The decision to dismiss several hundred pending drug cases because of police corruption is certainly frustrating and embarrassing for District officials, but the net effect on residents and the community is negligible at best. This is because, like the American criminal justice system and crime generally, there is little or no relationship between the successful prosecution of these drug cases and the impact of crime on our citizens.
The system fails because it is built exclusively on the assumption that deterrence controls criminal behavior. While it is true that some individuals are deterred, the system has failed to reduce the number of persons committing crimes. Hundreds of thousands of persons are not deterred. From recent media reports, it appears that even some police officers were not deterred.
The alleged corruption in the 4th District is just the exception that proves the rule -- the rule that police and prosecutors, judges, juries and prison administrators generally do their individual jobs very well. It is our overall system that fails to achieve a reduction in crime to reasonable levels.
There are effective ways of dealing with crime in society, but our system is not one of them. ROBERT W. SCOTT Springfield
There are no excuses for corruption -- none. I am happy to report that sentiment is shared by every metropolitan police officer I have spoken with about the FBI's investigation into allegations of corruption in the D.C. Police Department's 4th District vice unit.
We all feel the pain and humiliation now being felt by the 16 men and women of that unit. Any police officer who is serious about the oath he took cannot help sharing the embarrassment of being doubted by the community we serve. The depth of our shame is a reflection of the pride most of us take in being officers.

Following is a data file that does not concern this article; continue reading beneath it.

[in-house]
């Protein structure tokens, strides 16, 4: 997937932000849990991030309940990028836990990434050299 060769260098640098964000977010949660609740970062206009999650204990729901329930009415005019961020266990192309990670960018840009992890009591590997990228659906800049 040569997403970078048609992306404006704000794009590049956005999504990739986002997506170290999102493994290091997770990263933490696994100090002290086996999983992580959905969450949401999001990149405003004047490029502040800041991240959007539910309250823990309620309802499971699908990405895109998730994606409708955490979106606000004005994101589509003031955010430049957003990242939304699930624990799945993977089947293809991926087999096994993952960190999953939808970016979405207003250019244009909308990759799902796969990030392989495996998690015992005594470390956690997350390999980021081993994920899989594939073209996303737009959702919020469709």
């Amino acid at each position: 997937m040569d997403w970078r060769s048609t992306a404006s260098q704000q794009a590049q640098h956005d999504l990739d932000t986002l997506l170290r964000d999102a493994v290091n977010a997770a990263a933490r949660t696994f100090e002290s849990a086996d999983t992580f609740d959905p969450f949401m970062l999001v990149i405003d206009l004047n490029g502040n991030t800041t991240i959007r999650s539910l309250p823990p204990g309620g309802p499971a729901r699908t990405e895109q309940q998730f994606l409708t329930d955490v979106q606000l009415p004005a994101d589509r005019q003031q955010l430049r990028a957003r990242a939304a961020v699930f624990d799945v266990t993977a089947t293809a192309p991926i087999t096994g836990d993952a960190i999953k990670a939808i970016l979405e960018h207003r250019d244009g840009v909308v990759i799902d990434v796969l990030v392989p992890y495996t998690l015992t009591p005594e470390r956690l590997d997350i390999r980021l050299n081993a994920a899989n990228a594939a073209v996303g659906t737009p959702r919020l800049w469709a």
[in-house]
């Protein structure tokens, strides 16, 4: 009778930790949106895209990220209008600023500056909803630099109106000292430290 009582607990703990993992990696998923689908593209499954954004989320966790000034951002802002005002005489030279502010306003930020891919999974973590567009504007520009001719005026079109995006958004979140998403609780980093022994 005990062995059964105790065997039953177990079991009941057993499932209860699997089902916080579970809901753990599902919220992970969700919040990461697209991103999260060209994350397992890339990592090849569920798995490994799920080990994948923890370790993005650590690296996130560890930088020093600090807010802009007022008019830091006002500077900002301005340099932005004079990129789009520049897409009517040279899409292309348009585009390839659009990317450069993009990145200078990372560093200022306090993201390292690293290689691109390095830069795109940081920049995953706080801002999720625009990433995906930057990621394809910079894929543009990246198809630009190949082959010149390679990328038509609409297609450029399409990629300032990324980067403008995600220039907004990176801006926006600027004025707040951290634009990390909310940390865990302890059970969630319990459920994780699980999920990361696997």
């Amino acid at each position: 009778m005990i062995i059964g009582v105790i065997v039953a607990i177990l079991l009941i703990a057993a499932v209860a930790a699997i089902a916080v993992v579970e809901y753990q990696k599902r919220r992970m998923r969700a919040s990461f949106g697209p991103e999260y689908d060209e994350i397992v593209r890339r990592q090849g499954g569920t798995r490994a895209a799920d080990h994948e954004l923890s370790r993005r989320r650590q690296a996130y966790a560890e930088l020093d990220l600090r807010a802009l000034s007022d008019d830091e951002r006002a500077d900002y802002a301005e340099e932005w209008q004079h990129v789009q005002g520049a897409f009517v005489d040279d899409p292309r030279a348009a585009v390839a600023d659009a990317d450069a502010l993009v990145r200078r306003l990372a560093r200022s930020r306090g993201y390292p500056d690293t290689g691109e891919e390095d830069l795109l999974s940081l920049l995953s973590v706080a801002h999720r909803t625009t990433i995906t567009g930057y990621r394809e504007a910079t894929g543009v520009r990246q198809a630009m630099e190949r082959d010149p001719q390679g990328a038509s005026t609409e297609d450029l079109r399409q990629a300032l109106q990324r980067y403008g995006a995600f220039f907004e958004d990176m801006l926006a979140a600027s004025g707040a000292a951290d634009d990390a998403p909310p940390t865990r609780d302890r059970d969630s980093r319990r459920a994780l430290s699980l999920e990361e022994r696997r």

Some in the community mistake our pride in our profession for arrogance born of a mistaken belief that we are "better" than everyone else. They take pleasure in public disclosures about crooked cops, feeling perhaps this will put us in our place. From them, we ask for more understanding and a little more support.
What has been expressed among the rank and file time and time again is the desire that our fellow officers be given the same presumption of innocence that is afforded to all citizens under the law. Perhaps we are guilty of trading on our service to the community in asking for a little extra consideration for the accused police officers.
Another notable feeling is being generally voiced by my fellow officers: if anyone among our ranks is guilty of corrupting his badge, then he deserves to feel the fullest possible weight of the law, for he has done more than commit a criminal offense -- he has betrayed us all.
Finally, a lot has been written and broadcast about the FBI's investigation into allegations of corruption in the police department. I wish everyone would take a moment to bear in mind that this investigation is reported to have been started because one or more courageous D.C. police officers contacted the bureau with their suspicions. No "sting" operation was initiated outside of our ranks.
Only time and the courts will prove whether those officers who contacted the FBI were correct in their suspicions. Correct or not, if they were motivated by a desire for justice and a clean department, they made the right decision. GARY HANKINS Chairman, Labor Committee Fraternal Order of Police Washington